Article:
The first in-depth, full-length biography of Walter John de la Mare was not published until 1993. He was, by the few published accounts of those who knew him, a quiet and unremarkable man. One can reasonably infer from the absence of autobiographical material from an otherwise prolific writer that he was a private man. He seems to have lived his adventures through his writing, and his primary interests seem to have been of the intellect and the spirit.
He was born in 1873 to James Edward de la Mare and Lucy Sophia Browning de la Mare, a Scot. He attended St. Paul’s Cathedral Choir School. While in school he founded and edited The Choiristers’ Journal, a school magazine. In 1890, Walter de la Mare entered the employ of the Anglo-American Oil Company, where he served as bookkeeper until 1908. During these years, he wrote essays, stories, and poetry, which appeared in various magazines, including Black and White and The Sketch. In 1902, Songs of Childhood, his first book—and one of his most lastingly popular—was published. There he used the pseudonym Walter Ramal. Then, after using it also for his novel Henry Brocken in 1904, he dropped it. He married Constance Elfrida Igpen in 1899, with whom he had two sons and two daughters. She died in 1943.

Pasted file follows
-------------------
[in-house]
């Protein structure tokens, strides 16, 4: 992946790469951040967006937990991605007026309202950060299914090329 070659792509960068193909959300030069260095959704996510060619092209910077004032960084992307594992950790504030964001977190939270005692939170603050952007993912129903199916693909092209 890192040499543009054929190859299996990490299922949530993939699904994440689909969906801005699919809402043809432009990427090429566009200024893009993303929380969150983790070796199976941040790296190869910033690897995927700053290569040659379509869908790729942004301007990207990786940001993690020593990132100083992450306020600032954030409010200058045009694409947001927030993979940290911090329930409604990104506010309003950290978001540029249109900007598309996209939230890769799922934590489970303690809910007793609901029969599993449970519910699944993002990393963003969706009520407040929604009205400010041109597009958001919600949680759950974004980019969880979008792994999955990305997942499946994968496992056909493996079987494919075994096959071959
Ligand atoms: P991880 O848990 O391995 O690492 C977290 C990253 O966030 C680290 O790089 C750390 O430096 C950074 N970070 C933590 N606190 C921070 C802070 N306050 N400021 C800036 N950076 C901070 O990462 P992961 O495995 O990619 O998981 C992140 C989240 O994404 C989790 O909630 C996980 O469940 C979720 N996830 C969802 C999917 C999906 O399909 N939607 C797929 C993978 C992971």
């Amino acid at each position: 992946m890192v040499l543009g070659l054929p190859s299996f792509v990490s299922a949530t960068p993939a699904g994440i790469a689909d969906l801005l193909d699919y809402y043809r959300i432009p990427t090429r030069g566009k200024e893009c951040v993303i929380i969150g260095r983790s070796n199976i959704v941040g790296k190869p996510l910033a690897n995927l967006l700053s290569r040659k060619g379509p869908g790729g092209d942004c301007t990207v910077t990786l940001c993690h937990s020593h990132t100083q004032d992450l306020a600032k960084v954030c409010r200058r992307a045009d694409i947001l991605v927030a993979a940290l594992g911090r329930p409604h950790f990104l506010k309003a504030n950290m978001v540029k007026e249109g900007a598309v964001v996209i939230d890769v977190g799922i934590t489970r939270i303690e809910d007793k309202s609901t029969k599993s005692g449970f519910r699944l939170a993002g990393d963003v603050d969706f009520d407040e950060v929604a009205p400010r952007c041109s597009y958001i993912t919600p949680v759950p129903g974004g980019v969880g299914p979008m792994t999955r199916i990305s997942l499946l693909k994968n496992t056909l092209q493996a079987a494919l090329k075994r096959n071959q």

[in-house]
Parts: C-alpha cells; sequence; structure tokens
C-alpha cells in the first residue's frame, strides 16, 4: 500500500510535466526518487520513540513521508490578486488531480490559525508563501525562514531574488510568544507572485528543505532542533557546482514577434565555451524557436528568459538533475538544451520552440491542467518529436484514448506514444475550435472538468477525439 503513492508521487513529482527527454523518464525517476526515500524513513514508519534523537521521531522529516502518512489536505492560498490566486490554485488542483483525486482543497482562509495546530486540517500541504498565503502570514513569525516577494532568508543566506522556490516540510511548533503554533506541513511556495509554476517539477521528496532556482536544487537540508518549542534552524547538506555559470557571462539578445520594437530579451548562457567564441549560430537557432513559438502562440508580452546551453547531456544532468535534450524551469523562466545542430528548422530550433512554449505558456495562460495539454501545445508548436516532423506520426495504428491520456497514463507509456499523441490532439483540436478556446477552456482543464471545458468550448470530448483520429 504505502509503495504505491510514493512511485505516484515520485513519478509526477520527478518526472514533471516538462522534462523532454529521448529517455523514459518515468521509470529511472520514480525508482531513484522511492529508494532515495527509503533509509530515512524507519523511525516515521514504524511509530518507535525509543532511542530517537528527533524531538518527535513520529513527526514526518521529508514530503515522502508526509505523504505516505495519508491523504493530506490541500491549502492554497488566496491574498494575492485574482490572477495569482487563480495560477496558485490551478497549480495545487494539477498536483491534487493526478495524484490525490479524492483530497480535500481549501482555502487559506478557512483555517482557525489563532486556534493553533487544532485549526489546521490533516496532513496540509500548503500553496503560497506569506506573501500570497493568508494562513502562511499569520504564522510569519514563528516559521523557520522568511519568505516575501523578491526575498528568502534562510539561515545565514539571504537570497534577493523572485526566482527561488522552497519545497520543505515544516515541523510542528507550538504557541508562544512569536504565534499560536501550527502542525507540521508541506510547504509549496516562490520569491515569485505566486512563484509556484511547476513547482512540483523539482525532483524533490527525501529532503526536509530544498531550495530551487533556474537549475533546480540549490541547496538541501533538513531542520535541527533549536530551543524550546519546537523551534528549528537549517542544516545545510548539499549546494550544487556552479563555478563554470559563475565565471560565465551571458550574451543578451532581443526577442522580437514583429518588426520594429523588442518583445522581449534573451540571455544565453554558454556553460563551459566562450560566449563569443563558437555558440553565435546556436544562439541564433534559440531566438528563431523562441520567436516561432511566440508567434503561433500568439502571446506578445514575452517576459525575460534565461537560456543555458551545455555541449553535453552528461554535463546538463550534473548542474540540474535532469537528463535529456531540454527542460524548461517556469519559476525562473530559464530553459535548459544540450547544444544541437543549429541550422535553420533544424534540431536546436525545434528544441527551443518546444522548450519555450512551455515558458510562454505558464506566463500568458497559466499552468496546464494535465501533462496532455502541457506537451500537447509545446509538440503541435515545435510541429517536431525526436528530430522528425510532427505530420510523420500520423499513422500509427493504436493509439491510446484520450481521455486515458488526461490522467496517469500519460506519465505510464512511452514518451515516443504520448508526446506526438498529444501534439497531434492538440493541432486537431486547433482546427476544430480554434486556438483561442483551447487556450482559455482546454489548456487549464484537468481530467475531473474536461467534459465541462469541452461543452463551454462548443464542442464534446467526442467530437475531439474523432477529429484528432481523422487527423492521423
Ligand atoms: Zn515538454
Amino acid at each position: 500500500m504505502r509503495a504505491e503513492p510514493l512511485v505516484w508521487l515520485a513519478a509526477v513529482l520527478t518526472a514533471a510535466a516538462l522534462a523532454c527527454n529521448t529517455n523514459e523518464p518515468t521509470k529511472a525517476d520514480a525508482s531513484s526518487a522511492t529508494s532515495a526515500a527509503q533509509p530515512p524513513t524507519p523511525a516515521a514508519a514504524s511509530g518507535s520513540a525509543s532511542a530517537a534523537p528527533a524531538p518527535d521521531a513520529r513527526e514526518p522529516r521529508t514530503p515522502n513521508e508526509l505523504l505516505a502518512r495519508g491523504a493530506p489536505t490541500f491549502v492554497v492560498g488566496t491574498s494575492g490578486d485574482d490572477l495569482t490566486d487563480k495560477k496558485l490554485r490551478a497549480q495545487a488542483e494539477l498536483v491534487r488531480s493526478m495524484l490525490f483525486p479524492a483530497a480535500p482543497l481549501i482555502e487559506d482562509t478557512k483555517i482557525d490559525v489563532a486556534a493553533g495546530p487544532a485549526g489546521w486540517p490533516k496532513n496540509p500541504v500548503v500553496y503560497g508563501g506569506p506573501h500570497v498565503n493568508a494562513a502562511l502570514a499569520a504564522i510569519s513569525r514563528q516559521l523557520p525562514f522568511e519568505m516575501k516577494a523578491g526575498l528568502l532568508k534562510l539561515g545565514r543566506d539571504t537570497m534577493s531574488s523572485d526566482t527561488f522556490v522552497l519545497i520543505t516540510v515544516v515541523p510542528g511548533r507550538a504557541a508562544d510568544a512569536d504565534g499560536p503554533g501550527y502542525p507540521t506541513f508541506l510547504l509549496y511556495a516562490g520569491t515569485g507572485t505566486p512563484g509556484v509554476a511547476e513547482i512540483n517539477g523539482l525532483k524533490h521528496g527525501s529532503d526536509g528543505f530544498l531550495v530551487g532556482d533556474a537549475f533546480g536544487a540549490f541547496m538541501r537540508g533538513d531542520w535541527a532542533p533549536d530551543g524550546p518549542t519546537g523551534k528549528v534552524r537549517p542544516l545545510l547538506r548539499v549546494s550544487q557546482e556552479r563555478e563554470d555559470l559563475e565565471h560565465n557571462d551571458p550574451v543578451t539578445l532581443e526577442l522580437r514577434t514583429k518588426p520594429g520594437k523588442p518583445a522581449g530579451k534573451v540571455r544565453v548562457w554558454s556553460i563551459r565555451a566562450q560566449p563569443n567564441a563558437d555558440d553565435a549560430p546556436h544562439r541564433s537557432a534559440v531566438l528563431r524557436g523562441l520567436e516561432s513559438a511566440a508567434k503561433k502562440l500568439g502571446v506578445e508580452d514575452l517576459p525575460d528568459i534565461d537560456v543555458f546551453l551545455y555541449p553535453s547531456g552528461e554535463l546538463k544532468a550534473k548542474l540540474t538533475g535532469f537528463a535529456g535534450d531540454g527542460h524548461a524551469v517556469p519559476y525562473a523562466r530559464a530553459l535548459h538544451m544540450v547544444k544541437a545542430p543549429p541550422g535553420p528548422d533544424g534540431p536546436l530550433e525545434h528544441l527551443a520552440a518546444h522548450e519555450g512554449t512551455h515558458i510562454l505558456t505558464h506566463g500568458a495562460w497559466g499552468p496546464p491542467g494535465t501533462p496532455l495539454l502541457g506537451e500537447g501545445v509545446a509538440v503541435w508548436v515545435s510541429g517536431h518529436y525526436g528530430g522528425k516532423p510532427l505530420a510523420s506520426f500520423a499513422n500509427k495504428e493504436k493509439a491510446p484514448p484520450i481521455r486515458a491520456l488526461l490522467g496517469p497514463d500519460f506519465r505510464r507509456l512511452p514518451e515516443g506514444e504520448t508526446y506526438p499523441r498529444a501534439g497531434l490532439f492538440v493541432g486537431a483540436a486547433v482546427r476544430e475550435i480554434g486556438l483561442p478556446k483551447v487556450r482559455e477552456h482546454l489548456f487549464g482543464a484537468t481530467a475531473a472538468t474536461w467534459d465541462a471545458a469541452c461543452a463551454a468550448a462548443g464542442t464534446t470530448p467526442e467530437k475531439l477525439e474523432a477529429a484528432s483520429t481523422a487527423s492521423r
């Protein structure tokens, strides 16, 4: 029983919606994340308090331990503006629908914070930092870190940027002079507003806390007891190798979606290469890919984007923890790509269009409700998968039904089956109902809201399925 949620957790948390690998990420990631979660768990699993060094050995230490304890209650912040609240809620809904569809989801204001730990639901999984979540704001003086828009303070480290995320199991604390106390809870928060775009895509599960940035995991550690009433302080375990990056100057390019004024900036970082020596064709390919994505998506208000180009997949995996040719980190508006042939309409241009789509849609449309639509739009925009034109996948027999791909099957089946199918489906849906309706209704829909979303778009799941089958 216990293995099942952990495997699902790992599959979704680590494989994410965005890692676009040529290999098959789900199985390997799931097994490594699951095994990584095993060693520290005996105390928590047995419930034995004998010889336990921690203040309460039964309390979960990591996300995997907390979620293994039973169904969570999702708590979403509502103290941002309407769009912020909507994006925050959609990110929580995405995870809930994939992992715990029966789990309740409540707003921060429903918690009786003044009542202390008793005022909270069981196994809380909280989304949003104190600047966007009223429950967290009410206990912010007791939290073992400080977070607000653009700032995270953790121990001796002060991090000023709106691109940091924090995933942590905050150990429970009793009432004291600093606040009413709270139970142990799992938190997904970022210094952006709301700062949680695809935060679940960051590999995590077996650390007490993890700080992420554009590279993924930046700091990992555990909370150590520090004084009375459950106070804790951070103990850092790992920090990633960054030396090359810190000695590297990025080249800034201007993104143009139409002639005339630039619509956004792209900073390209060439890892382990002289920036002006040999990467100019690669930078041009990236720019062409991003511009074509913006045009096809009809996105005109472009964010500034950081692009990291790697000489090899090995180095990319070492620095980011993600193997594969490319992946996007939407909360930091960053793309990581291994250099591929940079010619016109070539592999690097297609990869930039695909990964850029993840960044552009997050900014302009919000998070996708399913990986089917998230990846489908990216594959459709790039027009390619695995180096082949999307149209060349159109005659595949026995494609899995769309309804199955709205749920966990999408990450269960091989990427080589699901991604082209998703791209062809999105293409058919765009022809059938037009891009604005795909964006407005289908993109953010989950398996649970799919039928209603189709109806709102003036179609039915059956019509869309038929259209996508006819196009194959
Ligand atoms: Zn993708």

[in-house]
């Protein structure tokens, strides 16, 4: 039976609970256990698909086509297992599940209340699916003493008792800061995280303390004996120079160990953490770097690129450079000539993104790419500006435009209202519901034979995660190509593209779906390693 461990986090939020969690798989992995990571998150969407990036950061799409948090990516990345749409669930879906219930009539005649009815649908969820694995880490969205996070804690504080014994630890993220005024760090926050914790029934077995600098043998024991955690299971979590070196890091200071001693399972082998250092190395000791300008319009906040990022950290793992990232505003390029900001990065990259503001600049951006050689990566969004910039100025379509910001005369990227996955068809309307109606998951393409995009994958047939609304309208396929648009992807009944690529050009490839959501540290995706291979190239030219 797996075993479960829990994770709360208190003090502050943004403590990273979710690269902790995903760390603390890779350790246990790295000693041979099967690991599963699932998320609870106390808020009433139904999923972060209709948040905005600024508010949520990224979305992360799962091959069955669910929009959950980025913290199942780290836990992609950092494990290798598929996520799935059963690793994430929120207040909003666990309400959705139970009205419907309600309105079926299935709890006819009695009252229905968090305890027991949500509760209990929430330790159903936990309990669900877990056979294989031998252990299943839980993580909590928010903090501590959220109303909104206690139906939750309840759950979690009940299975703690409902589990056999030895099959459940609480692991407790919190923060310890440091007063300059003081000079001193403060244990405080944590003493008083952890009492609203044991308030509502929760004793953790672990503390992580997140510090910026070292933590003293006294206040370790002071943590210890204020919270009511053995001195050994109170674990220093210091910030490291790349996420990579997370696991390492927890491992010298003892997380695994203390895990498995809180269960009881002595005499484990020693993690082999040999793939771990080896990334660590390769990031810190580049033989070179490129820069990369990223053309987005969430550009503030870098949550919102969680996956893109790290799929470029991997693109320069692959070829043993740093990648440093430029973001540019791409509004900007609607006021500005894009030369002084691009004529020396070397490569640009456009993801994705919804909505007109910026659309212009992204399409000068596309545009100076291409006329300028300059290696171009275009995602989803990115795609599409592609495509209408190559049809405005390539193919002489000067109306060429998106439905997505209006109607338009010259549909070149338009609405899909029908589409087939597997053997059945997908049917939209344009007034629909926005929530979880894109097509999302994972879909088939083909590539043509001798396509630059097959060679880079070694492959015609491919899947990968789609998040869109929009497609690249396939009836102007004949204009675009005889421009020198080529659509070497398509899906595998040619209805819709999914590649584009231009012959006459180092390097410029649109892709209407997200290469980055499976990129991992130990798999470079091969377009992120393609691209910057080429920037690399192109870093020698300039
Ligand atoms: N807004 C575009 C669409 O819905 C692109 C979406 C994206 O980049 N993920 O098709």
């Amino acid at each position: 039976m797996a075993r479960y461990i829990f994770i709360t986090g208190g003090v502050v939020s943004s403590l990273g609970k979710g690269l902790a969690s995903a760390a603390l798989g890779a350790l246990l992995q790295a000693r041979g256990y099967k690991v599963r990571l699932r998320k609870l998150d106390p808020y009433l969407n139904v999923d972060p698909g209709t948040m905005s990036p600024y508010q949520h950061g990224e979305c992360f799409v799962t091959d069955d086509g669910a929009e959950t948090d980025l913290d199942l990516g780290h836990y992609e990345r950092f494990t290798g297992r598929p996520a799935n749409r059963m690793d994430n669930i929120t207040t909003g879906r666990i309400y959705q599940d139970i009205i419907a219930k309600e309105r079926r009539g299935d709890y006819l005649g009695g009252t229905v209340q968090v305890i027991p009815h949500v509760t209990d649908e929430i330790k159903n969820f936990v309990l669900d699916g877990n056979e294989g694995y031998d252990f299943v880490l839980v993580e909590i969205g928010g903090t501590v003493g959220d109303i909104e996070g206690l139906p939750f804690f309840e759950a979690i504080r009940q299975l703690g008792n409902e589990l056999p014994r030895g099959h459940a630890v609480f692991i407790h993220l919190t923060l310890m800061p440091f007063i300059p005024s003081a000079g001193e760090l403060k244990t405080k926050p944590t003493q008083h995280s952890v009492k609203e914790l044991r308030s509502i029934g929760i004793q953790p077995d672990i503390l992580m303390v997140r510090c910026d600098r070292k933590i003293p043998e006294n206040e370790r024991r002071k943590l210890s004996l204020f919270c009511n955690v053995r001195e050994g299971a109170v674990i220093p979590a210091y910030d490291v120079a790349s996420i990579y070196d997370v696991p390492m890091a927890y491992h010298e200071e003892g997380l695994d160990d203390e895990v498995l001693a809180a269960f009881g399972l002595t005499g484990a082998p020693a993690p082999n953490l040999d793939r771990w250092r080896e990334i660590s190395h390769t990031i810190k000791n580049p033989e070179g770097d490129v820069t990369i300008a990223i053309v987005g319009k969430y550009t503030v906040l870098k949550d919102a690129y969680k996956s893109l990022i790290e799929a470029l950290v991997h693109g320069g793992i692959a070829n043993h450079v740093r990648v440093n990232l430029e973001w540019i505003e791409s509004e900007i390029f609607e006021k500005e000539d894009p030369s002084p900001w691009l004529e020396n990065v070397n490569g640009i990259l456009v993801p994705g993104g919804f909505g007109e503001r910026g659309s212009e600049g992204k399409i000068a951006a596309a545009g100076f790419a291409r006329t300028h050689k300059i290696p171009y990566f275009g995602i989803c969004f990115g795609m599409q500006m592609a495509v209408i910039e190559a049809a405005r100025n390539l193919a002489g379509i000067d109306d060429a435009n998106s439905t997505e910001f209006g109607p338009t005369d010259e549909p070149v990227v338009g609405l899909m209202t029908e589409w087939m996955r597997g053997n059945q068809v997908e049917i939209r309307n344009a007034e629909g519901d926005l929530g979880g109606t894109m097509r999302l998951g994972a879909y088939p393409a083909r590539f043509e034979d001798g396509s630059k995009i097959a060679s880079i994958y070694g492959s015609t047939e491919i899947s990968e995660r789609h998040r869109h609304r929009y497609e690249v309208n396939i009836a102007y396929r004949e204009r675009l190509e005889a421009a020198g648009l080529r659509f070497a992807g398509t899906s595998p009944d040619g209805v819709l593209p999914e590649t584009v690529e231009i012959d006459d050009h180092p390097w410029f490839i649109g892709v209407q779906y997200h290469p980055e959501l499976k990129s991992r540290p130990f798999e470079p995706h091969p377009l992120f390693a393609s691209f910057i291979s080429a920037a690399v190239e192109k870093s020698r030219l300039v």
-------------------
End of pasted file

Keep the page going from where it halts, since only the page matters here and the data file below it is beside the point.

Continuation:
De la Mare’s employment at the Anglo-American Oil Company ended in 1908, when he was granted a Civil List pension of one hundred pounds a year. Thus encouraged, he embarked on a life of letters during which he produced poetry, short stories, essays, and one play, and edited volumes of poetry and essays. These many works reveal something of de la Mare’s intellect, if not of his character. They reveal a preoccupation with inspiration and dreams, an irritation with Freudians and psychologists in general (they were too simplistic in their analyses, he believed), a love of romance, and a love for the child in people. The works reveal a complex mind that, curiously, preferred appreciation to analysis and observation to explanation.